Racial Trauma, Asian Power

Today I got triggered when I learned that my most recent crush is dating a white man. Beforehand, because I have no chill whatsoever, I asked him outright over text if his boyfriend is white. I then texted my best friend “Bri if his boyfriend is white… I may ask for a literal 3 minutes during our [next] phone call for me to scream.”

Lo and behold, my queer person of color sense proved correct and he texted me back saying that yes, his boyfriend is white. On one hand, I could not have cared less, because men are irrelevant to my life and he can date whoever the heck he wants to and I had predicted this outcome with my closest friends anyway. And yet, after I got that text, I fell into such a funk; I felt sad and angry and disappointed all at once. What is making me feel this way? I asked myself while completing my therapy notes and listening to a live performance of BlackPink’s “Whistle” and “Playing with Fire.” I reflected on my feelings on my walk down the streets of Washington D.C. after work and realized the core issue: my past experiences with racial trauma.

This random unfortunately gorgeous, sweet, thoughtful Asian man dating a white guy really does not matter to me much. Yet, when combined with all my past experiences of racial trauma, it sent me into quite a tailspin. When I reflect on past experiences of racial trauma, I mean:

1) seeing a white woman who tone-policed me and micro-aggressed me win a teaching award I also got nominated for

2) having multiple white teachers in high school doubt and dismiss my writing abilities, such as one who said that because I forgot to fill out one question on one form, I “did not know how to read”

3) experiencing my mother, a Vietnamese immigrant, terrorize me for wanting to act more feminine because doing so would disadvantage me in a society that values white male stoicism and masculinity

4) sitting in silence as a white male supervisor yelled at me for gently questioning one of his decisions and telling me my gentle question stemmed from my unresolved issues with white authority figures, even though I have had multiple healthy, supportive, and amazing relationships with other white authority figures

5) witnessing multiple close friends deprioritize my friendships with them after they started dating white men

These examples comprise only a subset of the racial traumas I have experienced. When I thought about these memories on the metro ride back to my city, I actually started to tear up a little. Part of me may have felt sad about my most recent crush and his beautiful eyes fixating on his white boyfriend over me, though I think I more so felt exhausted from the weight of it all. I felt my body sag into my metro seat as I felt the weight of always fighting racism and white supremacy. In that moment on the ride back home, I thought to myself: wow, it would be so much easier if I just threw in the towel and gave up right now.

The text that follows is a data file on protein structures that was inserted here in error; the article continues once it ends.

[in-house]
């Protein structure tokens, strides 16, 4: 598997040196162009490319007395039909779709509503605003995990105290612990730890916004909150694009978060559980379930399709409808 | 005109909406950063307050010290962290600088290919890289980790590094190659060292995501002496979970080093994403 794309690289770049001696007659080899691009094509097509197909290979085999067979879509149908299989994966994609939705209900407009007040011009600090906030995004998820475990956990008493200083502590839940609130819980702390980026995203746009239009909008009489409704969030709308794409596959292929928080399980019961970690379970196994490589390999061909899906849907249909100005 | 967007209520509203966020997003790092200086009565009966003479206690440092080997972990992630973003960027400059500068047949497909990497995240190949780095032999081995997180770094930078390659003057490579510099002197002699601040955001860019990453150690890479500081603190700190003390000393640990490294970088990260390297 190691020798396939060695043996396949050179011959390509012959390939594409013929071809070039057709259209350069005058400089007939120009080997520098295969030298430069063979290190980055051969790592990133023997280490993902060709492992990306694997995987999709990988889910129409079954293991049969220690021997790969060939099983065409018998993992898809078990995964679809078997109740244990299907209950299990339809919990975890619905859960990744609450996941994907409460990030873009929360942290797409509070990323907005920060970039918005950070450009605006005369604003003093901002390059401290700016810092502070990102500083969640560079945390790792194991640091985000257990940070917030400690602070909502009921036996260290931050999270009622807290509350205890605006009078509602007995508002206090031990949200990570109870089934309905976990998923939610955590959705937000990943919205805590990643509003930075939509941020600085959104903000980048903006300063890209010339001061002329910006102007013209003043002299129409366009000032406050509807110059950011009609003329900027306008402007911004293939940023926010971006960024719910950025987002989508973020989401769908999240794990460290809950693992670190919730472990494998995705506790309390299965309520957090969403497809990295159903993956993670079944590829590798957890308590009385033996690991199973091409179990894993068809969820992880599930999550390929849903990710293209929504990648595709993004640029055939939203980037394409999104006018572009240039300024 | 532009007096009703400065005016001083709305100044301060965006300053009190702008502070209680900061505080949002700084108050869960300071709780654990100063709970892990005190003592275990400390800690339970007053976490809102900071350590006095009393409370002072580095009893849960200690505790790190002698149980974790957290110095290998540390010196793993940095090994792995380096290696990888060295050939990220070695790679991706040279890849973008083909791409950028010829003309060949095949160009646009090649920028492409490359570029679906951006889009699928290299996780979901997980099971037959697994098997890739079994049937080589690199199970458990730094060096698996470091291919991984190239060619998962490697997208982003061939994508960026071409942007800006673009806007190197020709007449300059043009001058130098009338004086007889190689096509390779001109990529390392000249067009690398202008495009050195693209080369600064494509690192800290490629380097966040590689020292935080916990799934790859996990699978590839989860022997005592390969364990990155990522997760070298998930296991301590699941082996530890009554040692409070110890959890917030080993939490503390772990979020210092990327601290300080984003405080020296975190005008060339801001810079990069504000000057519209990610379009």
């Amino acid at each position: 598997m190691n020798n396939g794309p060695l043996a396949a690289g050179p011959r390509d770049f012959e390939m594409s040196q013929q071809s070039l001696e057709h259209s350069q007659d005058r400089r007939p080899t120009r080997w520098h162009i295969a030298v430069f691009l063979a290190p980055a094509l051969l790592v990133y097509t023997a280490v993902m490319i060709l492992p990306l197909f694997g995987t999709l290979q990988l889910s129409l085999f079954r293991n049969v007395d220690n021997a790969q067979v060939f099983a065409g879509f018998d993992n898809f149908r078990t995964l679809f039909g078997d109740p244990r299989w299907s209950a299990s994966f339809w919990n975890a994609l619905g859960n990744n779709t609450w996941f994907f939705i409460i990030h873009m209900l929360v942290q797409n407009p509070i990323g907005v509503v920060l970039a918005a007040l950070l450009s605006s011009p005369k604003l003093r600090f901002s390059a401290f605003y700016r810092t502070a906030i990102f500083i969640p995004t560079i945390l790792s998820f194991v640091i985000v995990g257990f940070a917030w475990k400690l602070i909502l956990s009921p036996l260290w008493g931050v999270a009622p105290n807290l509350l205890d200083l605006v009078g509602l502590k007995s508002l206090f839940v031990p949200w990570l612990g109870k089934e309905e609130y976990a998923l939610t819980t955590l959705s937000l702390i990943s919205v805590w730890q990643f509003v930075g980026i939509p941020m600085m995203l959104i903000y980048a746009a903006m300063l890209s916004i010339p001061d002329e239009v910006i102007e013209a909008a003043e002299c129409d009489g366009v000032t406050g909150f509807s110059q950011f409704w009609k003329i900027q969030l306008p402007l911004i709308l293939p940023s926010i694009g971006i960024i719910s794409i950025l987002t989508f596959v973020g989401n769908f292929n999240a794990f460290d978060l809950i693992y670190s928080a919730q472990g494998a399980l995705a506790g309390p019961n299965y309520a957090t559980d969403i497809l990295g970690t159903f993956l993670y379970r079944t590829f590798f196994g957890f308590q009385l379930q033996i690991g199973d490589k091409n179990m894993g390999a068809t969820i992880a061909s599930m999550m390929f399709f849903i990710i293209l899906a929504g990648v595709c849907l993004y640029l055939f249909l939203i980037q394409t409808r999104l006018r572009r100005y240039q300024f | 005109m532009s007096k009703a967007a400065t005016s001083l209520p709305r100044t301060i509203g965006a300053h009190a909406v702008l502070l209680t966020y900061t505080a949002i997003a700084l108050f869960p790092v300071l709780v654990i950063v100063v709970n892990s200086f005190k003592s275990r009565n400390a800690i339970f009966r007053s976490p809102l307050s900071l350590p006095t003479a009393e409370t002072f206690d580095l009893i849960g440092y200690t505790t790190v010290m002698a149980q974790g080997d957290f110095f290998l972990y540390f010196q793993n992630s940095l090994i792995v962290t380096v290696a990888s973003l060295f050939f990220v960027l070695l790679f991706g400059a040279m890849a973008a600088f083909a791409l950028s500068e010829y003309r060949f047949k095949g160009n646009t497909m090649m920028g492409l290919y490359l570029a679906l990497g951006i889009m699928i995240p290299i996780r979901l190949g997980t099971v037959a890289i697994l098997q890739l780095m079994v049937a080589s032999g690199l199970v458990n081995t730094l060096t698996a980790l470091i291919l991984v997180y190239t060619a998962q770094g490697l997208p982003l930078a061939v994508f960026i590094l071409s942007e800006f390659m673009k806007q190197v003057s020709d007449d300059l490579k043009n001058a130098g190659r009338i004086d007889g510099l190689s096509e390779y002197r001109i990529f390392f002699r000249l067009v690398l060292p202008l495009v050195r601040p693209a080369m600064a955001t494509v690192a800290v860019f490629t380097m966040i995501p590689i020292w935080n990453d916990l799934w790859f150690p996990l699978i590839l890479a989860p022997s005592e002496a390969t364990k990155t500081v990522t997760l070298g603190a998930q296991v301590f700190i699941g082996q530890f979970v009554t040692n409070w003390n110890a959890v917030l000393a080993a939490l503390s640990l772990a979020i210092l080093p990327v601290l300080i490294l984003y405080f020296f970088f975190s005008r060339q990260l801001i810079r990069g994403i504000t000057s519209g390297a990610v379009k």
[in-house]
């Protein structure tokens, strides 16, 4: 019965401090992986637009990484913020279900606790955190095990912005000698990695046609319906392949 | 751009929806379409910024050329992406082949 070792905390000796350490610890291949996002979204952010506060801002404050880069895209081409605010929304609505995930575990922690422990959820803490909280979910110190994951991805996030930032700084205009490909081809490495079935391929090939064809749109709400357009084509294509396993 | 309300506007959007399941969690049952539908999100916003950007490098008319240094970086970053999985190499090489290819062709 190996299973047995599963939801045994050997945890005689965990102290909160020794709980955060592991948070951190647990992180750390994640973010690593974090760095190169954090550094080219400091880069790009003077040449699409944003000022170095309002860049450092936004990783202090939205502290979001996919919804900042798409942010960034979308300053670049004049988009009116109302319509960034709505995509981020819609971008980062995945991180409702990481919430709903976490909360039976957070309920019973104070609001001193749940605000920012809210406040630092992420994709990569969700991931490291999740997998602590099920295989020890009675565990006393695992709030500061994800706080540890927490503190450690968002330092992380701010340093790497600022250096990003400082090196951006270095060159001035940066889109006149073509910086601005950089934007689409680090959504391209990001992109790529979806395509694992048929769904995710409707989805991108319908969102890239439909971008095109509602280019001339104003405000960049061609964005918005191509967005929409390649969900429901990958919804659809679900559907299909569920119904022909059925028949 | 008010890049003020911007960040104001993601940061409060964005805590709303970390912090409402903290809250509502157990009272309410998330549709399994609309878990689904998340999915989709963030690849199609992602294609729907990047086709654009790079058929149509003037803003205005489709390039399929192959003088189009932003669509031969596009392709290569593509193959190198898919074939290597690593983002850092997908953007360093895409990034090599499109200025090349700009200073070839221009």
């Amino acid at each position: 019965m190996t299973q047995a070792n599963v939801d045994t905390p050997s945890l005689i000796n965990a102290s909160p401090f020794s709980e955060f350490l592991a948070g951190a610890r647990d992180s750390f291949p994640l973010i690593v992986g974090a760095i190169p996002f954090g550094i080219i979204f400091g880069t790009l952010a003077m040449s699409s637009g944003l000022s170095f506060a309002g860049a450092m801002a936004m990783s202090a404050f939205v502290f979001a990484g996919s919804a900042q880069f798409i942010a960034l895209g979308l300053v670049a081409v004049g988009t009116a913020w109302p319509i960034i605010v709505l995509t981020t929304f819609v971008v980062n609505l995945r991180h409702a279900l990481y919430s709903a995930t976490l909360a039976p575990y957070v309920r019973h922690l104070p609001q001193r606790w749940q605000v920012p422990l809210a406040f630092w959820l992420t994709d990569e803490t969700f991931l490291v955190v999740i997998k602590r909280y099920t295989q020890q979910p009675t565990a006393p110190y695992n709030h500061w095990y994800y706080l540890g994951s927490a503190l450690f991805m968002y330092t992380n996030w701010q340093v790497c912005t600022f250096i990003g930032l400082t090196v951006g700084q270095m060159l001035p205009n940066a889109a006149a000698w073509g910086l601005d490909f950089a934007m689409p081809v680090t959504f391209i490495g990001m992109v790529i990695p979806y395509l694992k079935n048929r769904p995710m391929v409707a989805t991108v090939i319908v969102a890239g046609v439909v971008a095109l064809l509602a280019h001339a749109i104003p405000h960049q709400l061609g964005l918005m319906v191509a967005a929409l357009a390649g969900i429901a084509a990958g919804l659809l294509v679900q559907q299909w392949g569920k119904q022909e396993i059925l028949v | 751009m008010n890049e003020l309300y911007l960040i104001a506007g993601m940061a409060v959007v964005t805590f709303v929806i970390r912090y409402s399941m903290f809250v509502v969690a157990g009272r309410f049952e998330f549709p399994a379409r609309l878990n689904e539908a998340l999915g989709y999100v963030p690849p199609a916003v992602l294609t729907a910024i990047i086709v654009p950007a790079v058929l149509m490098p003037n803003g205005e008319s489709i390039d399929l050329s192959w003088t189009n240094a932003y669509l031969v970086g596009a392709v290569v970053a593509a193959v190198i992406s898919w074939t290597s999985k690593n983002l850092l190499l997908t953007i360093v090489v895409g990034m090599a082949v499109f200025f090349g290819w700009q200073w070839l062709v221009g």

After letting myself soak in those emotions of self-pity and anguish, I felt strength come back into my body, almost as if Jeni’s had come out with an ice cream flavor called “fuck white supremacy sorbet” and I had eaten three scoops. I thought about Audre Lorde’s iconic quote “If I didn’t define myself for myself, I would be crunched into other people’s fantasies for me and eaten alive.” This quote reminded me of the people of color I know who have internalized white supremacy: the ones who tell their students of color to stop expressing their anger at racism, the ones who feel that they have to achieve white metrics of success (e.g., prestigious awards) to matter, the ones who attribute beauty with whiteness and not much else. I thought about this quote and came to a few conclusions.

MyriamGurba from wikipedia UGH a queen

I want to take a moment to also thank Myriam Gurba, author of the iconic memoir Mean, for inspiring me to be vocal and irreverent about my social justice views. Ya’ll should read Mean right now.

I’m not a quiet model minority Asian American. I’m not a desperate gay Asian who wants a white gay man’s love or approval. I’m fucking Thomas [LAST NAME REDACTED (lol)] and ya’ll can deal. I validate my own emotions and empower myself to honor the people of color who have come before me, like my grandmother who encouraged my softness, the black feminist writers like Audre Lorde and bell hooks who taught me so much, and my supportive professors of color, like the Asian and Latina professors I met in undergrad who opened my eyes to how much racism influences mental health.

I’m Asian and I’m powerful. I’m gentle and compassionate and furious. This past summer I joined forces with a black woman and confronted the all-white staff at my psychology externship about one of their assessment measures containing a racist item, an item they later removed after years of students complaining about it. I am in the process of preparing my dissertation proposal, a study that examines how Asian Americans can fight internalized white supremacy in regard to body image. I’m dedicated to providing socially just and anti-racist therapy. I’m sure I have a lot to unpack and to learn and I’m not ever gonna quit.

Several months ago, I went to a conference where a queer Asian man told me how he got his heart broken by another queer man of color who left him for a white guy. I tried to make space for this man’s emotions, because I appreciated him and his work. When I compare his experience to mine right now, I feel a sharp distinction, and I feel so grateful for my closest friends, my feminist books, and myself, because I know my self-worth. My self-worth extends way beyond any man who would choose a white guy over me.